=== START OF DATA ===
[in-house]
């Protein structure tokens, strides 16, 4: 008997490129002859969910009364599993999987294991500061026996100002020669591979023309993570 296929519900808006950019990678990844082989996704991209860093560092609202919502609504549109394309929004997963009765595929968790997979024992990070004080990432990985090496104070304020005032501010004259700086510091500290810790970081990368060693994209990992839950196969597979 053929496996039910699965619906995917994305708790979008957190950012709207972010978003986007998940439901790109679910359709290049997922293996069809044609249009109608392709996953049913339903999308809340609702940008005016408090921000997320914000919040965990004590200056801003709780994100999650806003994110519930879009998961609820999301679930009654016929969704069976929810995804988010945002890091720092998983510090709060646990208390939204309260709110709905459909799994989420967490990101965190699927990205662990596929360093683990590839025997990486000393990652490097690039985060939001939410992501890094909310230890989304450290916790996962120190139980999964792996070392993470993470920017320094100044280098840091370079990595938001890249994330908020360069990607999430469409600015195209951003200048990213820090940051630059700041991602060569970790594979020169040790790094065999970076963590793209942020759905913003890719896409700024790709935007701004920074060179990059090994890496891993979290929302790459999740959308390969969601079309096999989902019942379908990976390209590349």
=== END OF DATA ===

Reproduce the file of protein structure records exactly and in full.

[in-house]
């Protein structure tokens, strides 16, 4: 008997490129002859969910009364599993999987294991500061026996100002020669591979023309993570 296929519900808006950019990678990844082989996704991209860093560092609202919502609504549109394309929004997963009765595929968790997979024992990070004080990432990985090496104070304020005032501010004259700086510091500290810790970081990368060693994209990992839950196969597979 053929496996039910699965619906995917994305708790979008957190950012709207972010978003986007998940439901790109679910359709290049997922293996069809044609249009109608392709996953049913339903999308809340609702940008005016408090921000997320914000919040965990004590200056801003709780994100999650806003994110519930879009998961609820999301679930009654016929969704069976929810995804988010945002890091720092998983510090709060646990208390939204309260709110709905459909799994989420967490990101965190699927990205662990596929360093683990590839025997990486000393990652490097690039985060939001939410992501890094909310230890989304450290916790996962120190139980999964792996070392993470993470920017320094100044280098840091370079990595938001890249994330908020360069990607999430469409600015195209951003200048990213820090940051630059700041991602060569970790594979020169040790790094065999970076963590793209942020759905913003890719896409700024790709935007701004920074060179990059090994890496891993979290929302790459999740959308390969969601079309096999989902019942379908990976390209590349």